New Approaches to Israel-Palestine Peace Efforts

New Approaches to Israel-Palestine Peace Efforts

Event Information


The Middle East Policy Council convened its 88th Capitol Hill Conference on Wednesday, April 26th. “New Approaches to Israel-Palestine Peace Efforts: Can Regional Powers Make a Difference?” revealed how a two-state solution continues to recede into the distance as a feasible resolution of the Israeli-Palestinian conflict, a trend fed by the actions and attitudes of the parties to the conflict along with the shift in the region from domination by state actors to non-state ones. Given the long history of each panelist working on this issue, and the fact of their prior unwavering support for a two-state solution, this changing assessment of what today might constitute a realistic outcome of the conflict was striking.

Richard J. Schmierer (former U.S. Ambassador to Oman; Chairman of the Board of Directors, Middle East Policy Council) moderated the event and Thomas Mattair (Executive Director, Middle East Policy Council) was the discussant. The panelists included Chas W. Freeman (former Ambassador to Saudi Arabia); Hady Amr (Nonresident Senior Fellow, Brookings Institution); Ian Lustick (Professor of Political Science, University of Pennsylvania); and Riad Khawaji (Founder and CEO, INEGMA).

Mr. Amr described the reality facing Israel and the Palestinians to a choice between “two states or one mess.” Despite recent U.S. efforts under Secretary of State Kerry to achieve a two-state solution, continuing Israeli settlement expansion is rapidly making that outcome impossible. In his view, Israel faces a choice between settlements and Jewish-majority democracy, but cannot have both in the long-term. Mr. Amr urged the Trump administration to focus on economic and infrastructure development in the occupied territories. He cited recent studies which concluded that a small transfer of land to Palestinians in Area C could lead to over $1 billion in economic benefits. In a similar vein, Gaza would benefit greatly from infrastructure investment, particularly around water resources.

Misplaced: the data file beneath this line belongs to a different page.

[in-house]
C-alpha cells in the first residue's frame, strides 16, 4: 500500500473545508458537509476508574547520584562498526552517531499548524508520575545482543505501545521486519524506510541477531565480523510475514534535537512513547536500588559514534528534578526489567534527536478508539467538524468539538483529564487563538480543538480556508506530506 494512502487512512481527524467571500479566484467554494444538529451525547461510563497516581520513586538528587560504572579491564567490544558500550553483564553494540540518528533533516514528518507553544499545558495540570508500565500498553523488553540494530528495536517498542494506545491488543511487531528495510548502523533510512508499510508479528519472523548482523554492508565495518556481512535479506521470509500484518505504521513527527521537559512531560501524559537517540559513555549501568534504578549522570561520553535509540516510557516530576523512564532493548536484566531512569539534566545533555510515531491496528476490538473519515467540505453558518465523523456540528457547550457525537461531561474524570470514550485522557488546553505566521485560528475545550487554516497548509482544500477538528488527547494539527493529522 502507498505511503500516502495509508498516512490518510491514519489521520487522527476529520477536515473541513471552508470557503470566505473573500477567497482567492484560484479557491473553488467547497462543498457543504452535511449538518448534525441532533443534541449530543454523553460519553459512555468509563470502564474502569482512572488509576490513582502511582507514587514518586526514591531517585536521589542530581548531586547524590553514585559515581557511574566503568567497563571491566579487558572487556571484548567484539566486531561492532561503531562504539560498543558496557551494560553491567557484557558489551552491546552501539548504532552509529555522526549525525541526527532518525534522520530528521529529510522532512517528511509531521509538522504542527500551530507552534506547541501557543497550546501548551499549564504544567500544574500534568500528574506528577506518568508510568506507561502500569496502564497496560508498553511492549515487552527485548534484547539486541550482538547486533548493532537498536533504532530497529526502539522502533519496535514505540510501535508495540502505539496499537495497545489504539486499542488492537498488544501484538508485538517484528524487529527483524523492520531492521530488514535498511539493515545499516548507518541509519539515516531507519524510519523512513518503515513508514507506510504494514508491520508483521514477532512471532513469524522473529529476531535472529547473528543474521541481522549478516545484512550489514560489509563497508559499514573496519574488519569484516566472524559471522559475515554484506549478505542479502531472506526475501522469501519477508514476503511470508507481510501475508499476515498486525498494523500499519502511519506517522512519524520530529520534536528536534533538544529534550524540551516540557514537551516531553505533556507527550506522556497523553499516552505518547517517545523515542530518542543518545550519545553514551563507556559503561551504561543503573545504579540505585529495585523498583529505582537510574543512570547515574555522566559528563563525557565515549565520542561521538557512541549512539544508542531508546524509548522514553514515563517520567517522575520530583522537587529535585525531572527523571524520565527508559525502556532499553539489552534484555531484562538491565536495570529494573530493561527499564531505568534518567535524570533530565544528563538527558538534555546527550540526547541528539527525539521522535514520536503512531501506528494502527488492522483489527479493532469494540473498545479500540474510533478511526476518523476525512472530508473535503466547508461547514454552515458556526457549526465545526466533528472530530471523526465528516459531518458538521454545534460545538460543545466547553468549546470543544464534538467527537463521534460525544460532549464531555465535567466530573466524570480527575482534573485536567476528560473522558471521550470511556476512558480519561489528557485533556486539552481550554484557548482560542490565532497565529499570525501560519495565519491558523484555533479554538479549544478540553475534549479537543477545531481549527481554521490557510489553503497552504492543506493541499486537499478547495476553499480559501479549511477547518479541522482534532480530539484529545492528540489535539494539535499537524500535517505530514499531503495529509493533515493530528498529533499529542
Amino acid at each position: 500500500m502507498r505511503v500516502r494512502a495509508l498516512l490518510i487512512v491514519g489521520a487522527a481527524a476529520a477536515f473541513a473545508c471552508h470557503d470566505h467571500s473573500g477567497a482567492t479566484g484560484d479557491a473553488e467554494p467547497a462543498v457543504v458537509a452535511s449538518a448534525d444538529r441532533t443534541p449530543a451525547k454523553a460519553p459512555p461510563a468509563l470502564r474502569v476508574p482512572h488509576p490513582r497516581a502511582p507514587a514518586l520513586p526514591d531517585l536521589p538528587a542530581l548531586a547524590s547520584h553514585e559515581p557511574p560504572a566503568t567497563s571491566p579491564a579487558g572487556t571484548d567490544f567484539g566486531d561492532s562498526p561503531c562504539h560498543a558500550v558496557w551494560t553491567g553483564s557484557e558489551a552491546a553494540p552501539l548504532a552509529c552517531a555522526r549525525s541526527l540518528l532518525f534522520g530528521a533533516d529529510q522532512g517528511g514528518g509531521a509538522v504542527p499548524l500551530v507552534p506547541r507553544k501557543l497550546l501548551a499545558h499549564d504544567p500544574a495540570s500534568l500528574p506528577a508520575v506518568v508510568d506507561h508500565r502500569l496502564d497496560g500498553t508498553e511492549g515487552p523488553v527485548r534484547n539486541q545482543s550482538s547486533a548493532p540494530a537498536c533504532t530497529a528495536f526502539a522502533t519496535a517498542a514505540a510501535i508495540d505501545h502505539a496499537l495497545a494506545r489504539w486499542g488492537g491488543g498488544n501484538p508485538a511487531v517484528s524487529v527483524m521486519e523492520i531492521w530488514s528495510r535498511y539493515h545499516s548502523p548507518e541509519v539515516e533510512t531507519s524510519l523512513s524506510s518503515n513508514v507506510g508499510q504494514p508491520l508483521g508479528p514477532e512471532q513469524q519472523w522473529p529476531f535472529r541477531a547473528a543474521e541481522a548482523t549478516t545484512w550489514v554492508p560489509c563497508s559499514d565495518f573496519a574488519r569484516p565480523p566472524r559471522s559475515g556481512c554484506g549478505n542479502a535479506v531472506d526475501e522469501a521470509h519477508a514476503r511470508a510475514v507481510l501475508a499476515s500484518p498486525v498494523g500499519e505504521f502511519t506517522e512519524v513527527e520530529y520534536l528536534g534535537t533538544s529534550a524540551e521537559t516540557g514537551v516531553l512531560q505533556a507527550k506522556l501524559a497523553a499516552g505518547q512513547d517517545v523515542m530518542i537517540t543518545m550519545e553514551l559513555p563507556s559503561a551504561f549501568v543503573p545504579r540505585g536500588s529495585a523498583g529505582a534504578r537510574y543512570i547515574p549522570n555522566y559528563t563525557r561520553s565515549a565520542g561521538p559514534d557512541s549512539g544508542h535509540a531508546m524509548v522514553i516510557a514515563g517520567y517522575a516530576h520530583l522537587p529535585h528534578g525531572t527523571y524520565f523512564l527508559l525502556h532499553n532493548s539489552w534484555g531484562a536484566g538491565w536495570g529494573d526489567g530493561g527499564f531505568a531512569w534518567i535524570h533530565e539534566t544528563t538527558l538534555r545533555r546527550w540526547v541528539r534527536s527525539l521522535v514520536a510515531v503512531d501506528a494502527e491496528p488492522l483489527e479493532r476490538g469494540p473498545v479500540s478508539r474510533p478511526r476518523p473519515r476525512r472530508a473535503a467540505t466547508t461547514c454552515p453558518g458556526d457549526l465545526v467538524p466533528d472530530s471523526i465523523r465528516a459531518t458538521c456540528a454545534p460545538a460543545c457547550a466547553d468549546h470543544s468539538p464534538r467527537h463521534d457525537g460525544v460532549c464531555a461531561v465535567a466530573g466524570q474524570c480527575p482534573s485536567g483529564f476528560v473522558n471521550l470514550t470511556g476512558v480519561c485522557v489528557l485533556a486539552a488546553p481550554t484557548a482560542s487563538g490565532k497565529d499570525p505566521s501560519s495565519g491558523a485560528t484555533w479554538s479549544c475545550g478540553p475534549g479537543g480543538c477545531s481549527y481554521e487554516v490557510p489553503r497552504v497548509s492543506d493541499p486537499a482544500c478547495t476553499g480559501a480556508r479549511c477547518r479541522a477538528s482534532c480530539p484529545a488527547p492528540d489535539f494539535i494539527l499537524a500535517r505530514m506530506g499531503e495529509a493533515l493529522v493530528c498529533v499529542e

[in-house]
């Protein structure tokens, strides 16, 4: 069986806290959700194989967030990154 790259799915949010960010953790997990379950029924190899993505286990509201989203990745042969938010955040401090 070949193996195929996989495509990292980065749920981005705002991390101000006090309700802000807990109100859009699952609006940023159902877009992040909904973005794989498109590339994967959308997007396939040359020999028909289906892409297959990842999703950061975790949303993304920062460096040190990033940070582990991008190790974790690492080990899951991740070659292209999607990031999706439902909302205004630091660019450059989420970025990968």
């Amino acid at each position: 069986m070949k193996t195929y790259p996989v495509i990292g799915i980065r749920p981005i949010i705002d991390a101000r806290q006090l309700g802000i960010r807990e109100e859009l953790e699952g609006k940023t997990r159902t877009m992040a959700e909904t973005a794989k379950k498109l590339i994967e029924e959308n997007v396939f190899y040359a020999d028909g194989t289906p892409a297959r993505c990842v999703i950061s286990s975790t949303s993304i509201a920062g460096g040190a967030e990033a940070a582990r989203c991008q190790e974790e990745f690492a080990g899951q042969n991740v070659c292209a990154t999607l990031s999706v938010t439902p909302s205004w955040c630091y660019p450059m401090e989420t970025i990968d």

Dr. Lustick recalled the seemingly endless series of processes since 1973 that have each failed to produce an enduring peace settlement. He described this lack of progress through the economic concept of a Nash equilibrium, with the four major parties to the conflict lacking incentive to unilaterally change their position if the other actors remain constant in theirs. (Dr. Lustick defines the four major parties as the United States, Israel, the Palestinians and a peace “industry” comprised of NGOs, academics and other organizations funded to promote the prospect that a two-state solution is still feasible). The only way to break this stasis, he argues, would be some sort of dramatic change to the status quo, like the Palestinian Authority dissolving itself or Israel publicly abandoning the two-state solution.